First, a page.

Development

We raised $1,885 in the first half of this year on paper. The bulk of this came from fundraisers who are doing trips with our partner organization ‘Himalayan Adventure Labs (HAL)’ – HAL provides discounts to participants who agree to fund raise for WOV. This year has seen some great fundraisers, In fact, over $3000 USD in additional funds have been raised; we are waiting for these funds to make their way to our bank account but if all works out we are well on our way to meeting, if not exceeding, our fundraising goals for the year.

Thanks to Rich Leggett from Issaquah, WA for fund raising while doing the Annapurna Circuit in April, 2019 as part of ‘Team Salmon’. You can read their trip report here. Rich raised over $850 dollars and also helped out with a children’s race that we organize on the circuit. These funds have been deposited in our account.

Rich Leggett high up in the mountains

 

Matt and Jo Jenkins from New Zealand participated in the Langtang Fastpack with HAL in the spring – ‘Team Yak Cheese’ was able to make it over 5,000m on a local peak and raised funds along the way for WOV. If you take a look at their trip report and photos, you will understand how they got their team name. Thanks team!

Jo and Matt Stevens, flanked by assistant guide Rishi Chudal on left and lead guide Sudeep Kandel

Our third fundraising effort for the year was led by Yves Stevens who participated in a HAL trip around the Annapurna Circuit in the fall of 2018 as part of ‘Team Slow Momo’ – their trip report can be found here.  On his return from the Himalaya, Yves presented WOV as a candidate for fund raising to his son’s school Sjabi in Puurs, Belgium. Every year, the school organizes a charity walk and donates the funds to ten selected charity projects. Thanks to Yves efforts, WOV was selected as a recipient and the school raised over $3,000 USD for WOV!  Big thanks to Yves, his family, and the students at Sjabi School in Belgium!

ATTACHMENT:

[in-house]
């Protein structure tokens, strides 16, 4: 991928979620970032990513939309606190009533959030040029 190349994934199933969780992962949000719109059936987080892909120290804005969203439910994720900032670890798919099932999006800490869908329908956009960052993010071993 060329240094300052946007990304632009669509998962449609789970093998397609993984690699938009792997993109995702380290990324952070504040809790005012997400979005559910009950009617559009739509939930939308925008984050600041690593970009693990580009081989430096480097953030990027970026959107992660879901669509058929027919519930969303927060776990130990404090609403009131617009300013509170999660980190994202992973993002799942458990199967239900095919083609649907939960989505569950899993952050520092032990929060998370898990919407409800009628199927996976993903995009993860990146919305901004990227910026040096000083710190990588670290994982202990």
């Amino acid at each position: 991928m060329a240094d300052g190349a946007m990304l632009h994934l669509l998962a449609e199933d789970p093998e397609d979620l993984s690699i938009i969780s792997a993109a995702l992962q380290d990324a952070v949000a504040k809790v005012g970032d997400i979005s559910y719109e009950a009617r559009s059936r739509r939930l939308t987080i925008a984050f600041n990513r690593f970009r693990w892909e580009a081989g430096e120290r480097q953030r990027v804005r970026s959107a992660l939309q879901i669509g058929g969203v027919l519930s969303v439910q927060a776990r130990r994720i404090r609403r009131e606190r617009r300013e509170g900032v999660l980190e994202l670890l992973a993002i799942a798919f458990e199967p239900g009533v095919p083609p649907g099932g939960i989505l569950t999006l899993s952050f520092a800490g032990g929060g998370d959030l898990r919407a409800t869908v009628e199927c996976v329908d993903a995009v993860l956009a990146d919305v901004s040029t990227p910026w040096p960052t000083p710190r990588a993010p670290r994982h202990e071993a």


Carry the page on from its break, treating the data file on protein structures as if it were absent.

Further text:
Students doing a charity walk from Sjabi school in Puurs, Belgiumin

We also switched to a new fundraising platform (run by a non-profit called Give Lively) and payment processor (Stripe which offers a special non-profit fee) as we were formerly with Paypal which has questionable corporate ethics and also charges non-profits a higher processing fee than we feel is appropriate. We’ve struggled a bit with how to thank donors on our ‘Youth Scholars‘ page – we know it is nice for people to donate and support a specific student, but without paid staff, or a very sophisticated donor management system, it is very difficult to keep track of when sponsorship periods end. It is also hard to prompt donors to continue support and keep details on who sponsoring whom updated. We’ve also tried collecting letters from students, scanning them and posting them…but this gets complicated fast and our feeling is that writing the letters can dis-empower the students and reinforce their feelings of being impverished if not handled correctly. If you would like to help us figure out a good system for this, please drop us a line. It doesn’t matter where you are geographically located. Otherwise, we are just going to keep things simple and thank donors at the top of the page moving forward, rather than thanks individual donors per student.

Financial

We currently have over $15,000 in assets with an annual budget of just over $8,000. We are largely volunteer run (spending only a few hundred dollars a year on part-time help in Nepal). Our assets include a sizable ’emergency reserve fund’ which we are looking at moving into an interest bearing call account. All of our financials are now being tracked in Quickbooks for Nonprofits but we could use some expertise in this area, especially with reporting. If this is your expertise, we would love to hear from you!  For more detail on our financials, please see the summer 2019 minutes under the ‘Transparency‘ section of our website.

Our fundraising goals for the remainder of the year is $459

Thanks on behalf of the board and the students you have helped.

-Seth.

 

Board Members

Dr. Samjhana, President, Nepal Board, Child Protection Officer
Dr. Pranav Koirala MBBS, Nepal and US Board Member, Chief Medical Officer
Smriti Katuwal, Youth Scholar Representative, Nepal Board Member
Ajay, Youth Scholars Program, Nepal Board Member
Avash, Legal, Nepal Board Member
Sonam Shah, Social Media, Nepal Board Member
Seth Wolpin, Executive Director US Board. Fund Raising (temporary), Book-keeping, Secretary (temporary), Grants Award Program, Website
Courtney Kopec, Treasurer

Staff

Sudeep (Volunteer), Country Director
Nikita Thapaliya (Hourly), Program Coordinator